Dry docking, Checks Before Refloating Ship After Drydock 
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Checks Before Refloating Ship After Drydock

Checks Before Refloating Ship After Drydock is an important task that needs to be carried out. As we know floating a vessel is a critical process that requires proper planning and execution to ensure that the vessel is safe and seaworthy. Before a vessel is floated, it is important to conduct a thorough inspection from both inside and outside to identify any potential issues that may affect its safety and performance. Below are some of the common checks that can be done before a vessel floats.

Checks Before Refloating Ship After Drydock

From the outside:

Hull and superstructure: Check the vessel’s hull and superstructure for any visible damage or deformities, such as cracks, holes, or dents. These can affect the vessel’s structural integrity and seaworthiness. Any damage should be repaired before the vessel is floated.

Bilge pumps: Ensure that the vessel’s bilge pumps are operational and able to remove water from the bilge if necessary. A malfunctioning bilge pump can result in flooding and potential damage to the vessel.

Valves, fittings, and sea connections: Verify that all valves, fittings, and sea connections are securely closed and properly installed. Any leaks or loose connections can result in water entering the vessel or other issues. The ballast tanks drain plugs needs to be put back.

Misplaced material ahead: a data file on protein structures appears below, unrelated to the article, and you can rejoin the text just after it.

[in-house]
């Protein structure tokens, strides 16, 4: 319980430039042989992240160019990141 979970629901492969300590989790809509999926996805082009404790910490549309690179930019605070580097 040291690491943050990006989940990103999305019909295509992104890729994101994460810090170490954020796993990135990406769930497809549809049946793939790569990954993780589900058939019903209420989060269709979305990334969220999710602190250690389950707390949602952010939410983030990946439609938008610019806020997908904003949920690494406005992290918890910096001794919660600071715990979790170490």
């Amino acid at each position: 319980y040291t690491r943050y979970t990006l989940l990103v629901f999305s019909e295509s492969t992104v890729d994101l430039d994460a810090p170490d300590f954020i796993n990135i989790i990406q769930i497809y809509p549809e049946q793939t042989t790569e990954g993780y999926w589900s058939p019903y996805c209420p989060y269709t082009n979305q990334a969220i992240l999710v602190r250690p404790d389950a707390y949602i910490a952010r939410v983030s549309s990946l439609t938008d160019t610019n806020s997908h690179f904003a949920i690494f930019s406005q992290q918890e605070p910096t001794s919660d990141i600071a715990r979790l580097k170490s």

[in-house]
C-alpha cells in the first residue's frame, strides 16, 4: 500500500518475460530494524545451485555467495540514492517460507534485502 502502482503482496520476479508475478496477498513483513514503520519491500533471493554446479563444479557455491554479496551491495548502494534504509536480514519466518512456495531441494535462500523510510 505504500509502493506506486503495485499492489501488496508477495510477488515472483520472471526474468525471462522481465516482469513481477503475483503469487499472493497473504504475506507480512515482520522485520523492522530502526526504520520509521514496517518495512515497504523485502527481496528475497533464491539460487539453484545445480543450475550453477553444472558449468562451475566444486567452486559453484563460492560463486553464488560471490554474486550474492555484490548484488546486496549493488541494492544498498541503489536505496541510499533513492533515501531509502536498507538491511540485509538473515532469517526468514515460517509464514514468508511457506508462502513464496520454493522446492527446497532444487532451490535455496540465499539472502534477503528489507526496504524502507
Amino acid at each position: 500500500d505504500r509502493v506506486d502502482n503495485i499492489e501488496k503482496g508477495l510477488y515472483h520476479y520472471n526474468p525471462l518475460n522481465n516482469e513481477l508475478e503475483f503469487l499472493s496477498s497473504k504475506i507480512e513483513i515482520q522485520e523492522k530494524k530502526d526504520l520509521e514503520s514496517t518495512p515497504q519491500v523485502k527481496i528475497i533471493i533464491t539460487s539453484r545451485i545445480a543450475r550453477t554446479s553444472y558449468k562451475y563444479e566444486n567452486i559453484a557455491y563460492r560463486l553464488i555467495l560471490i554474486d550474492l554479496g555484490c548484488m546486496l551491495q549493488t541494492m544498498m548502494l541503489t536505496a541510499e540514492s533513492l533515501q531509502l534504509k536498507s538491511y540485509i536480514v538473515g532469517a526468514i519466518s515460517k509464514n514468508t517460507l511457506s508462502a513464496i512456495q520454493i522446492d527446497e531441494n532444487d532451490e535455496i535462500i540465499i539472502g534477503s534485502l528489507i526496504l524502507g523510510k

Propeller and rudder: Check the propeller and rudder for any visible damage or entanglements. Any damage to these components can affect the vessel’s maneuverability and performance. Check that iccp anodes are places properly and intact.

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Mooring lines: Ensure that all mooring lines are properly secured and in good condition. A loose or damaged mooring line can result in the vessel drifting away from the dock or other mooring point.

Navigation lights: Verify that the navigation lights are working correctly. Navigation lights are essential for the vessel to be visible to other vessels at night or in poor visibility conditions.

From the inside:

Fluid levels: Check the level of fuel, water, and other fluids in the tanks. Ensure that they are at the appropriate levels and that there are no leaks or other issues with the tanks.

Electrical systems: Verify that the vessel’s electrical systems, including the batteries, are fully charged and operational. Any issues with the electrical systems can affect the vessel’s ability to start, run, or maneuver.

Engine and propulsion systems: Check the engine and propulsion systems for any leaks or issues. Ensure that they are in good working order and able to provide sufficient power for the vessel to move safely.

Safety equipment: Ensure that all safety equipment, including life jackets and fire extinguishers, are properly stowed and easily accessible. Safety equipment can be critical in the event of an emergency.

Steering and maneuvering systems: Test the steering and maneuvering systems to ensure that they are working correctly. Any issues with the steering or maneuvering systems can affect the vessel’s ability to navigate safely.

Internal doors and hatches: Verify that all internal doors and hatches are securely closed. Any open doors or hatches can result in water entering the vessel or other issues.

In conclusion, conducting a thorough inspection from both inside and outside the vessel before it floats is essential to ensure its safety and seaworthiness. Any issues or potential issues should be addressed and resolved before the vessel is floated to minimize the risk of damage or accidents.

MG Staff
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